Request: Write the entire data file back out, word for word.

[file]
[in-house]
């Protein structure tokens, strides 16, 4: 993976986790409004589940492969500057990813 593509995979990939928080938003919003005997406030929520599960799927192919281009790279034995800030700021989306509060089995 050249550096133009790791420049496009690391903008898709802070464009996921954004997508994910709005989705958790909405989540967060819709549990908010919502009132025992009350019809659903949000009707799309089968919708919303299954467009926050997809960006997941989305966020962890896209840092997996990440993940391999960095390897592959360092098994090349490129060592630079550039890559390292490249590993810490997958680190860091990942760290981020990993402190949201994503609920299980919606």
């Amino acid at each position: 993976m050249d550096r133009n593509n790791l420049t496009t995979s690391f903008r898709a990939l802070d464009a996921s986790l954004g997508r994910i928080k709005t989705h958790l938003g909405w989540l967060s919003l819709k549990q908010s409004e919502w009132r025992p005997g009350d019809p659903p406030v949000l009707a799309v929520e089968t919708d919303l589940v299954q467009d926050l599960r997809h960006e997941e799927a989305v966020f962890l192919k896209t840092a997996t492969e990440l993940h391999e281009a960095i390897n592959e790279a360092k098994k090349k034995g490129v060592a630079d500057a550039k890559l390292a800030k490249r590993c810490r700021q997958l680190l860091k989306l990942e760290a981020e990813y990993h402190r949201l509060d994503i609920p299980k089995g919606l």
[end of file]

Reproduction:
[in-house]
């Protein structure tokens, strides 16, 4: 993976986790409004589940492969500057990813 593509995979990939928080938003919003005997406030929520599960799927192919281009790279034995800030700021989306509060089995 050249550096133009790791420049496009690391903008898709802070464009996921954004997508994910709005989705958790909405989540967060819709549990908010919502009132025992009350019809659903949000009707799309089968919708919303299954467009926050997809960006997941989305966020962890896209840092997996990440993940391999960095390897592959360092098994090349490129060592630079550039890559390292490249590993810490997958680190860091990942760290981020990993402190949201994503609920299980919606």
């Amino acid at each position: 993976m050249d550096r133009n593509n790791l420049t496009t995979s690391f903008r898709a990939l802070d464009a996921s986790l954004g997508r994910i928080k709005t989705h958790l938003g909405w989540l967060s919003l819709k549990q908010s409004e919502w009132r025992p005997g009350d019809p659903p406030v949000l009707a799309v929520e089968t919708d919303l589940v299954q467009d926050l599960r997809h960006e997941e799927a989305v966020f962890l192919k896209t840092a997996t492969e990440l993940h391999e281009a960095i390897n592959e790279a360092k098994k090349k034995g490129v060592a630079d500057a550039k890559l390292a800030k490249r590993c810490r700021q997958l680190l860091k989306l990942e760290a981020e990813y990993h402190r949201l509060d994503i609920p299980k089995g919606l």